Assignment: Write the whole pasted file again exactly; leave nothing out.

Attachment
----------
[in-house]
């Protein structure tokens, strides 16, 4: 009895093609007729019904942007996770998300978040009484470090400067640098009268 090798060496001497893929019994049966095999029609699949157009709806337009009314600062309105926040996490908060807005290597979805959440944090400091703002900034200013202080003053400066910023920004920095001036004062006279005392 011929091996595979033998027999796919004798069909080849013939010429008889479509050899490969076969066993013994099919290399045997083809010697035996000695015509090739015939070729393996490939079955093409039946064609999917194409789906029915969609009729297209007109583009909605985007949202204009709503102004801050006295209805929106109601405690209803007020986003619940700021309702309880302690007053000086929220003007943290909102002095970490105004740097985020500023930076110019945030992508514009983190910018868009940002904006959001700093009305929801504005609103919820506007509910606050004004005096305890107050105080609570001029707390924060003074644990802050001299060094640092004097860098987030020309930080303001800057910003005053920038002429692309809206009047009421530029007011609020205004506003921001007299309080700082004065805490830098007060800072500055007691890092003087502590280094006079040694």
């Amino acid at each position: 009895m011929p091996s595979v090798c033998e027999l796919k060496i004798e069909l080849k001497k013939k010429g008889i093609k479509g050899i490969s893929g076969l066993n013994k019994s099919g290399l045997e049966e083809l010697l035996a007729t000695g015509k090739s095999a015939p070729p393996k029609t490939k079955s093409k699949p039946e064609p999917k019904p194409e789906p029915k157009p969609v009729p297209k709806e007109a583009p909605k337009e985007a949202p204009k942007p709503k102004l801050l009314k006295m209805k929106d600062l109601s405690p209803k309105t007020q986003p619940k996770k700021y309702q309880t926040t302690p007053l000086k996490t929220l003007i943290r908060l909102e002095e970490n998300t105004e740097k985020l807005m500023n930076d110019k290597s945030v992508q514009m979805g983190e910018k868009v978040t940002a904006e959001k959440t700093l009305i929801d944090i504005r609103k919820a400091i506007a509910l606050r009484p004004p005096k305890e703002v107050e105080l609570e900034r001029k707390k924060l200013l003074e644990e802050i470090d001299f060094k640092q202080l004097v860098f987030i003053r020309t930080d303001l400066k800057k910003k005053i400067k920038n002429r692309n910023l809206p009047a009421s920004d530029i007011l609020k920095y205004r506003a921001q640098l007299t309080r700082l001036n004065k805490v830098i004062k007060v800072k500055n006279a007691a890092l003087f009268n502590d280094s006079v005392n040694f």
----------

[in-house]
């Protein structure tokens, strides 16, 4: 009895093609007729019904942007996770998300978040009484470090400067640098009268 090798060496001497893929019994049966095999029609699949157009709806337009009314600062309105926040996490908060807005290597979805959440944090400091703002900034200013202080003053400066910023920004920095001036004062006279005392 011929091996595979033998027999796919004798069909080849013939010429008889479509050899490969076969066993013994099919290399045997083809010697035996000695015509090739015939070729393996490939079955093409039946064609999917194409789906029915969609009729297209007109583009909605985007949202204009709503102004801050006295209805929106109601405690209803007020986003619940700021309702309880302690007053000086929220003007943290909102002095970490105004740097985020500023930076110019945030992508514009983190910018868009940002904006959001700093009305929801504005609103919820506007509910606050004004005096305890107050105080609570001029707390924060003074644990802050001299060094640092004097860098987030020309930080303001800057910003005053920038002429692309809206009047009421530029007011609020205004506003921001007299309080700082004065805490830098007060800072500055007691890092003087502590280094006079040694």
């Amino acid at each position: 009895m011929p091996s595979v090798c033998e027999l796919k060496i004798e069909l080849k001497k013939k010429g008889i093609k479509g050899i490969s893929g076969l066993n013994k019994s099919g290399l045997e049966e083809l010697l035996a007729t000695g015509k090739s095999a015939p070729p393996k029609t490939k079955s093409k699949p039946e064609p999917k019904p194409e789906p029915k157009p969609v009729p297209k709806e007109a583009p909605k337009e985007a949202p204009k942007p709503k102004l801050l009314k006295m209805k929106d600062l109601s405690p209803k309105t007020q986003p619940k996770k700021y309702q309880t926040t302690p007053l000086k996490t929220l003007i943290r908060l909102e002095e970490n998300t105004e740097k985020l807005m500023n930076d110019k290597s945030v992508q514009m979805g983190e910018k868009v978040t940002a904006e959001k959440t700093l009305i929801d944090i504005r609103k919820a400091i506007a509910l606050r009484p004004p005096k305890e703002v107050e105080l609570e900034r001029k707390k924060l200013l003074e644990e802050i470090d001299f060094k640092q202080l004097v860098f987030i003053r020309t930080d303001l400066k800057k910003k005053i400067k920038n002429r692309n910023l809206p009047a009421s920004d530029i007011l609020k920095y205004r506003a921001q640098l007299t309080r700082l001036n004065k805490v830098i004062k007060v800072k500055n006279a007691a890092l003087f009268n502590d280094s006079v005392n040694f």